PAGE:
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tair Smith. At 10 A. M., went in pursuit of the Bowes, and at meridian spoke her. I have since learned from several vessels which I boarded from Pernambuco, that the man-of-war brig* was damaged very much, besides having her first Lieutenant and five men killed, and a number wounded. Among the latter was the Captain, who had his thigh shot off, and has since died of his wounds. The ship's masts scarcely lasted to carry her to Pernambuco ; her cargo was nearly all damaged ; she was dismantled, and obliged to get new top-sides. The brig was nearly in the same situation, the greater part of her cargo being damaged, and it was with difficulty they kept her from sinking, before they reached Pernambuco harbor.

Soon after the fight and capture of the three British vessels, the gallant Boyle fell in with, and took the Scotch ship Adelphi, belonging to Aberdeen. She was from Liverpool bound for Bahia, of 361 tons, mounting 8 long twelve-pounders, laden with salt and dry-goods; manned her, with orders to proceed to the United States. He was subsequently chased by the famous British frigate Surprise, which he casily out-sailed, and continued on his cruise down among the West India Islands.

On the 6th of Feb., at daylight, being off the Island of St. Johns, distant two leagues, he discovered two brigs to leeward, when he made all sail in chase of them; called all hands to quarters ; soon made out the nearest brig to be armed. At 6 A. M. she hoisted English colors,

* Some three or four months after Captain Boyle's engagement with this fleet, the Portuguese man-of-war brig here alluded to, arrived at Lisbon. The author of this book being there at the time, had the curiosity to examine her, in company with his friend Richard M. irwrence, Esq., of New York, and several other American gentlemer. We foujid her a very large vessel, with high bulwarks, a very formidable battery, :d to all appearance big enough to hoist the Comet on her decks.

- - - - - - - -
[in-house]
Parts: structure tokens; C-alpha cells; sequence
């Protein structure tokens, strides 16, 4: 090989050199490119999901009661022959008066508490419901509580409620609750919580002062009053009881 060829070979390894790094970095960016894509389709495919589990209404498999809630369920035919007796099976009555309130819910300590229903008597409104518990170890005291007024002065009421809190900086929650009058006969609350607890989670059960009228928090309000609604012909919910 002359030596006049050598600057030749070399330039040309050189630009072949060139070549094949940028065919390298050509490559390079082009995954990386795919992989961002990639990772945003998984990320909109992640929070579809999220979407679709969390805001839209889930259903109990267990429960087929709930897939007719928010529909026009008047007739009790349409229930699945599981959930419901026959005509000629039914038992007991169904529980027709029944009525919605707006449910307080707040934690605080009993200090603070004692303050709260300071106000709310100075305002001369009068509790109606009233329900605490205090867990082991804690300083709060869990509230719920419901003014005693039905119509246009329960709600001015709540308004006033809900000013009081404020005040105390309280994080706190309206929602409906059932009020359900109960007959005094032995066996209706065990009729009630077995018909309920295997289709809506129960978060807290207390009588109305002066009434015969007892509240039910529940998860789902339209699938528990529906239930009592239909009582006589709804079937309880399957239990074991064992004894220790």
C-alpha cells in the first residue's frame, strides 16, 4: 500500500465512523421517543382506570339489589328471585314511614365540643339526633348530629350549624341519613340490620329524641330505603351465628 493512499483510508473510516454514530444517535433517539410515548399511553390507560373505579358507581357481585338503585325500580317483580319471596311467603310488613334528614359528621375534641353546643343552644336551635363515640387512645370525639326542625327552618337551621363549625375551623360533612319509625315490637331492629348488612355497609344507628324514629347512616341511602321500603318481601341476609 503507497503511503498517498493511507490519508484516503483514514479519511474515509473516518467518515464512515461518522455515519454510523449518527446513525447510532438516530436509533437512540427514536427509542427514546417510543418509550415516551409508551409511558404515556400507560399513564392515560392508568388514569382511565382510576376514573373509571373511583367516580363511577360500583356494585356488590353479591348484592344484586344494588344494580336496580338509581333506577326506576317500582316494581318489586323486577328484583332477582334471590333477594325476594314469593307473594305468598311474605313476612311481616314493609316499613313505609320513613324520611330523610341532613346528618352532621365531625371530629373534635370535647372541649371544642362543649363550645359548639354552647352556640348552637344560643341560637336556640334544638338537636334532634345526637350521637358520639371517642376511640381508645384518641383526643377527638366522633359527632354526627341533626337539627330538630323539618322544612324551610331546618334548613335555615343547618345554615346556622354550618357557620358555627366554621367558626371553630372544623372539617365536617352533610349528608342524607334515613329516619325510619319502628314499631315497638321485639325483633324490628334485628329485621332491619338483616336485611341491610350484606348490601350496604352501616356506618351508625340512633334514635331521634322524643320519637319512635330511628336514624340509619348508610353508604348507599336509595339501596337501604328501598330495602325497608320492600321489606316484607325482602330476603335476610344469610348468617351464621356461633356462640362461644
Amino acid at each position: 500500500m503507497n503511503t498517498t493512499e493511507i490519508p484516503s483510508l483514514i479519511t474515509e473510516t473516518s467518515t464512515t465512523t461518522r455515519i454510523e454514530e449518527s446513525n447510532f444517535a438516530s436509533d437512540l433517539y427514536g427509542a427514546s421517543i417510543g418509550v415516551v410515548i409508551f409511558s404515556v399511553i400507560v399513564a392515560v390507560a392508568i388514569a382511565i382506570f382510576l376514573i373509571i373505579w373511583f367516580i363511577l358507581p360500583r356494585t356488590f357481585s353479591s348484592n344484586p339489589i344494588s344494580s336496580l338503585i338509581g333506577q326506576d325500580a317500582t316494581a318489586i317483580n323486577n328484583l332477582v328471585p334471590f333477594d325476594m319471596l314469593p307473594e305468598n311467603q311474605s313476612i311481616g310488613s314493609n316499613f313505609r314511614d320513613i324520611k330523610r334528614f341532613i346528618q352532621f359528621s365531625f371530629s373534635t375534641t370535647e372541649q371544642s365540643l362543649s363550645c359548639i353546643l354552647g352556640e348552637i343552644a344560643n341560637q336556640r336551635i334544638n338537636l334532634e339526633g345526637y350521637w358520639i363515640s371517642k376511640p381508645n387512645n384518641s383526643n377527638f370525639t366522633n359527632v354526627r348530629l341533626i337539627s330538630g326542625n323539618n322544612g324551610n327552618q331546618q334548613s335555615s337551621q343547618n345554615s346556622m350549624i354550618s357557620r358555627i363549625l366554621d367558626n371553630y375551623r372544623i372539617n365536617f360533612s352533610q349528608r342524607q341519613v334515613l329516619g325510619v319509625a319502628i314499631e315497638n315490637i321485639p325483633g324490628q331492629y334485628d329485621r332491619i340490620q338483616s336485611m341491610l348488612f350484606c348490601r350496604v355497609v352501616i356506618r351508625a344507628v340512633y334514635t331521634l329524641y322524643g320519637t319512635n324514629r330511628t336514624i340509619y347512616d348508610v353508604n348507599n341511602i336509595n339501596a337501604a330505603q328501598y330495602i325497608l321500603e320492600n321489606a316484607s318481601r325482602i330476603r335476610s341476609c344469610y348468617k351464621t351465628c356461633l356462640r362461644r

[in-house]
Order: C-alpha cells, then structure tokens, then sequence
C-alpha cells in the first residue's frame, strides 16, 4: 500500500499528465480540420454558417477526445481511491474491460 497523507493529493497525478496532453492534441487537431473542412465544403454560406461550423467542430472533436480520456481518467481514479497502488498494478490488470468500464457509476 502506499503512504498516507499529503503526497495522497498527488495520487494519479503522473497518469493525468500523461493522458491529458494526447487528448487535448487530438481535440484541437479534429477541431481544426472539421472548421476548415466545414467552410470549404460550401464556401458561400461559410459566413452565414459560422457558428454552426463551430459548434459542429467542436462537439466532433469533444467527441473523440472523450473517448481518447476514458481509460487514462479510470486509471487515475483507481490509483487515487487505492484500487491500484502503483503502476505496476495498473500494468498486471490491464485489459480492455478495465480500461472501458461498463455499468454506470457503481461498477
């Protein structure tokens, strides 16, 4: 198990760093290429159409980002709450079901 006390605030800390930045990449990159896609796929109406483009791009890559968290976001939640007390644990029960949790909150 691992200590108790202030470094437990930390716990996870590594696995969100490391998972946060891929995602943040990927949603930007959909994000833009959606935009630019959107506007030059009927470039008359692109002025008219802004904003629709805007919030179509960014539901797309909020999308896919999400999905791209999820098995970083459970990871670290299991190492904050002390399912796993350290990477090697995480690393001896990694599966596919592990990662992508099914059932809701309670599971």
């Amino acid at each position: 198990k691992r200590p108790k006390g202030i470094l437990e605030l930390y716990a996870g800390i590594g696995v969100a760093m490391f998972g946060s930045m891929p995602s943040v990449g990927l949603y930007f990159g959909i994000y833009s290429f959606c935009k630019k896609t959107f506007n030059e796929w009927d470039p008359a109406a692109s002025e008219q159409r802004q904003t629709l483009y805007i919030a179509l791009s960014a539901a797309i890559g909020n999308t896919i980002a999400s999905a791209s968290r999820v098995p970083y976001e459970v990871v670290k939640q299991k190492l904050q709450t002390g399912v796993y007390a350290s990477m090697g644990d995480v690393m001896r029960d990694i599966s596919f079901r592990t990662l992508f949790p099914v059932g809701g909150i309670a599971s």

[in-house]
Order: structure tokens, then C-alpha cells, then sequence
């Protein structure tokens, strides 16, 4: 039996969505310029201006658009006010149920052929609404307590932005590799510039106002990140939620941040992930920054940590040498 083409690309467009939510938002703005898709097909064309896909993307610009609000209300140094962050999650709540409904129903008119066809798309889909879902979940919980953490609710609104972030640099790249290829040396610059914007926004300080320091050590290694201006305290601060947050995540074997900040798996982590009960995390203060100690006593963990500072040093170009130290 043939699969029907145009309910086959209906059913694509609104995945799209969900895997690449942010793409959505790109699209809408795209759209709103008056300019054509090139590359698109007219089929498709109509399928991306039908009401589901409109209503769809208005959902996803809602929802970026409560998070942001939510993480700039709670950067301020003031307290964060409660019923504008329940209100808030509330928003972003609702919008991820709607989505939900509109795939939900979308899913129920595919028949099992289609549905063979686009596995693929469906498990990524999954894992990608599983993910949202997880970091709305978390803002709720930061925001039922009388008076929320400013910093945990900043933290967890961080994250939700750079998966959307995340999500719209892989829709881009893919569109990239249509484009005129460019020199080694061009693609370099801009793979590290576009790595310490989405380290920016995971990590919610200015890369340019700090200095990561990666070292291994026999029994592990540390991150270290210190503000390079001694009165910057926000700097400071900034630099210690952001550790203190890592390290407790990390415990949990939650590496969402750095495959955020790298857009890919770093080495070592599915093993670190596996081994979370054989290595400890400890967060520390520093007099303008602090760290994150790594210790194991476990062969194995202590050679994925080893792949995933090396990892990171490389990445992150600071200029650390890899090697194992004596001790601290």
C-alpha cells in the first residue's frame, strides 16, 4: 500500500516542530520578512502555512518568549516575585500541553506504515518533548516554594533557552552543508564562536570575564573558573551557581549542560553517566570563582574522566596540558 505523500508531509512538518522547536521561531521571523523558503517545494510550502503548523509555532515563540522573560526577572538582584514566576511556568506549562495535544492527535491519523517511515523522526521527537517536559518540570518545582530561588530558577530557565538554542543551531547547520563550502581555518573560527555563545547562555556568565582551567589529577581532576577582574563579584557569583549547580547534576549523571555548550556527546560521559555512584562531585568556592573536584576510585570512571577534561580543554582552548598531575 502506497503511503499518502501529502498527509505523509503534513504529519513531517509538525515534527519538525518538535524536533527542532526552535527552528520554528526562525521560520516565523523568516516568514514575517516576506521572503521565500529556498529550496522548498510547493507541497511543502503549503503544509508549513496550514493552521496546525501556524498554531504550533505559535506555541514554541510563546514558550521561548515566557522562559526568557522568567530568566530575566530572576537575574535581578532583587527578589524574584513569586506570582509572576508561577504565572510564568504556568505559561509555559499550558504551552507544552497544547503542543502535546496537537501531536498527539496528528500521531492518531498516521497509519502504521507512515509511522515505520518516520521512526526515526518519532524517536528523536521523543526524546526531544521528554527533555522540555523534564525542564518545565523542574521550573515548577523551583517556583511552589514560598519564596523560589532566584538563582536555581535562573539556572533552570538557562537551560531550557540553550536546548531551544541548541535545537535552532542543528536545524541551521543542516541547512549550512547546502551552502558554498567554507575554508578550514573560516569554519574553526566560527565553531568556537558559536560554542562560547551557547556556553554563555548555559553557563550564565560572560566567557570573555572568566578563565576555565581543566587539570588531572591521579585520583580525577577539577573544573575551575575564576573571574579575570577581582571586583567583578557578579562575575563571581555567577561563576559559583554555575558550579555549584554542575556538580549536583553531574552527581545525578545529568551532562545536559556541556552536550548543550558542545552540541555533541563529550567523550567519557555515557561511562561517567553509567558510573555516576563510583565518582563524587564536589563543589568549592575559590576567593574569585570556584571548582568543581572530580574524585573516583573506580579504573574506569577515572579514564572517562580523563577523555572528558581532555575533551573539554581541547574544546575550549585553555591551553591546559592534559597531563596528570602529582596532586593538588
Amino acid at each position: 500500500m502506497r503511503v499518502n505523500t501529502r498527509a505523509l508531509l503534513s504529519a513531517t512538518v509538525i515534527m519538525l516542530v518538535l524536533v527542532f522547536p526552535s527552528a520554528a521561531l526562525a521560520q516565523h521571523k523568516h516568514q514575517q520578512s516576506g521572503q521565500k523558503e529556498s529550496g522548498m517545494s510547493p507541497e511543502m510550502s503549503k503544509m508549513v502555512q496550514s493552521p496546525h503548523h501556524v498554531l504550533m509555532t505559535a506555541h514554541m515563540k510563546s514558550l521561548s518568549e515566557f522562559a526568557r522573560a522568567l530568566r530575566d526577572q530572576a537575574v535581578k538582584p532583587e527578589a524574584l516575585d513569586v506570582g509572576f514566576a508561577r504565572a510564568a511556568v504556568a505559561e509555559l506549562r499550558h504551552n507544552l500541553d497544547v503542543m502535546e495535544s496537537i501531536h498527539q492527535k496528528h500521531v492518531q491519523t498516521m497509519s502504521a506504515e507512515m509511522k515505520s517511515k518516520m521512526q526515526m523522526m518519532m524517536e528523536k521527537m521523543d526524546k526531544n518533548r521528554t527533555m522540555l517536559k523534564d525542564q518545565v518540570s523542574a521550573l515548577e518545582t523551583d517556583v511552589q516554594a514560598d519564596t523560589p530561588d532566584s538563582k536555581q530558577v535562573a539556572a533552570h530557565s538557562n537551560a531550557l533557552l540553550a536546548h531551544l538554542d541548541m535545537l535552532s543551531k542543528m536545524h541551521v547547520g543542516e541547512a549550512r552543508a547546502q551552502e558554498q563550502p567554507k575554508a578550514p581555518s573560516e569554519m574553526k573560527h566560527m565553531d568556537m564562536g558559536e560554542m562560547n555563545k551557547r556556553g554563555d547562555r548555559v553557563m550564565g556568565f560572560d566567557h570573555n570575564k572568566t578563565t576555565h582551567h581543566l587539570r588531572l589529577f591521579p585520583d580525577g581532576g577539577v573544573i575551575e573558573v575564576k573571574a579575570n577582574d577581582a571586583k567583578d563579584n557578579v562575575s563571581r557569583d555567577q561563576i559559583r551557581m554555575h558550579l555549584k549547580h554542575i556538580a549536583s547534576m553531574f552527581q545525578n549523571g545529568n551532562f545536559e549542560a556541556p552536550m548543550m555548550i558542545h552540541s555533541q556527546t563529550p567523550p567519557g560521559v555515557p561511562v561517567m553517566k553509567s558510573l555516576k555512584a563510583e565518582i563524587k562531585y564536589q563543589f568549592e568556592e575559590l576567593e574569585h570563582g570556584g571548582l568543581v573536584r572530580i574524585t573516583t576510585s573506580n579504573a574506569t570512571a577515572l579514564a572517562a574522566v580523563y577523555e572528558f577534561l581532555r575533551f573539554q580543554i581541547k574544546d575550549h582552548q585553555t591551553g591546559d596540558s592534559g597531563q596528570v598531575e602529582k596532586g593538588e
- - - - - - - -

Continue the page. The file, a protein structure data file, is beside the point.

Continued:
fired a gun and then struck her flag; took possession of her. She proved to be the Alexis, of Greenock, from Demarara, loaded with sugar, rum, cotton, and coffee, mounting 10 guns ; sent Mr. Ball and six men on board, to take her to the United States, and then made sail after the other. At eight A. M., discovered a man-of-war brig upon the wind, standing to the S.E., apparently from St. Thomas; ascertained from the prisoners that they were a part of a convoy of nine sail from Demarara, bound for St. Thomas ; that the most of them had got in during the night, and that the man-of-war brig then in sight had convoyed them, and that she was called the Swaggerer. Åt 9 A.m. hoisted his colors, and prepared to give the brig he was then in chase of, a broadside, when she set English colors, and gave the Comet her whole broadside of great guns, which was instantly returned, when down came her colors. After she had struck they cut away her topsail and jib-haulyards, etc., etc., in addition to the damage the Comet had done by her shot, which was very considerable ; sent Mr. Cashell, first Lieutenant, and several men, on board, to repair the rigging as quick as possible ; took out most of the prisoners, and sent Mr. Gilpin, prizemaster, with seven men, to relieve Mr. Cashell ; the brig by this time had made sail and filled away in company with the Comet. The man-of-war by this time had gained very much upon them, he therefore thought it prudent to make no delay, but to order Mr. Cashell to make the best of his way through the passage between St. Johns and St. Thomas, as the only possible way of saving the prize brig from recapture. In the mean time Capt. Boyle, with the Comet, played about the man-of-war brig, to divert his attention until the prizes had time to make their escape. The last brig captured was the Dominica